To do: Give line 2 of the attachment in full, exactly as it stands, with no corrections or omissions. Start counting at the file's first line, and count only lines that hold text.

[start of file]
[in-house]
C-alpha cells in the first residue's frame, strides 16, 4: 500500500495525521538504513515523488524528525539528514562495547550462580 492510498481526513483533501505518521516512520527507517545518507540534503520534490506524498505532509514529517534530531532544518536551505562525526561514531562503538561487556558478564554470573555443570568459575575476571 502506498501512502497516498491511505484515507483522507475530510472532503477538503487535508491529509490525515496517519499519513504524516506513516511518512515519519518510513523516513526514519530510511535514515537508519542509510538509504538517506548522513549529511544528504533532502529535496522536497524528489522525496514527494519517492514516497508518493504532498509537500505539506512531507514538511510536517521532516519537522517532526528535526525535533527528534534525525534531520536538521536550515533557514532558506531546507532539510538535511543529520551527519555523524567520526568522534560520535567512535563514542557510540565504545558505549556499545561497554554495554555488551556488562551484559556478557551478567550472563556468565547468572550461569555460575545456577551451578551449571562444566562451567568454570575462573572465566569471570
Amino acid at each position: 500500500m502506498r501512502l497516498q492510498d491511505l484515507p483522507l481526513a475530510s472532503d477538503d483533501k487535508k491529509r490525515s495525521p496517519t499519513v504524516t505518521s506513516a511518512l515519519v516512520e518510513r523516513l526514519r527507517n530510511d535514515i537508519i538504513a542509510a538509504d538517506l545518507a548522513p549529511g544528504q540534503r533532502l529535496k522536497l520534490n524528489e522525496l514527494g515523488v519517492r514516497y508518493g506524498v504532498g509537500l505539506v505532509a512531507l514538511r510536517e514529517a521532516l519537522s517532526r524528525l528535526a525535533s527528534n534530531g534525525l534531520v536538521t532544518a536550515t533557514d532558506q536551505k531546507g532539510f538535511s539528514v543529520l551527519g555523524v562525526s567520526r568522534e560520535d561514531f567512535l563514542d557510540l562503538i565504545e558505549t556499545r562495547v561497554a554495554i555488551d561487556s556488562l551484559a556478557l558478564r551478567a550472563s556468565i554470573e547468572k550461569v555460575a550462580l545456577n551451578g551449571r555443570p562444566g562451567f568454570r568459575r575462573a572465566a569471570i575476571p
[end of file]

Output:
C-alpha cells in the first residue's frame, strides 16, 4: 500500500495525521538504513515523488524528525539528514562495547550462580 492510498481526513483533501505518521516512520527507517545518507540534503520534490506524498505532509514529517534530531532544518536551505562525526561514531562503538561487556558478564554470573555443570568459575575476571 502506498501512502497516498491511505484515507483522507475530510472532503477538503487535508491529509490525515496517519499519513504524516506513516511518512515519519518510513523516513526514519530510511535514515537508519542509510538509504538517506548522513549529511544528504533532502529535496522536497524528489522525496514527494519517492514516497508518493504532498509537500505539506512531507514538511510536517521532516519537522517532526528535526525535533527528534534525525534531520536538521536550515533557514532558506531546507532539510538535511543529520551527519555523524567520526568522534560520535567512535563514542557510540565504545558505549556499545561497554554495554555488551556488562551484559556478557551478567550472563556468565547468572550461569555460575545456577551451578551449571562444566562451567568454570575462573572465566569471570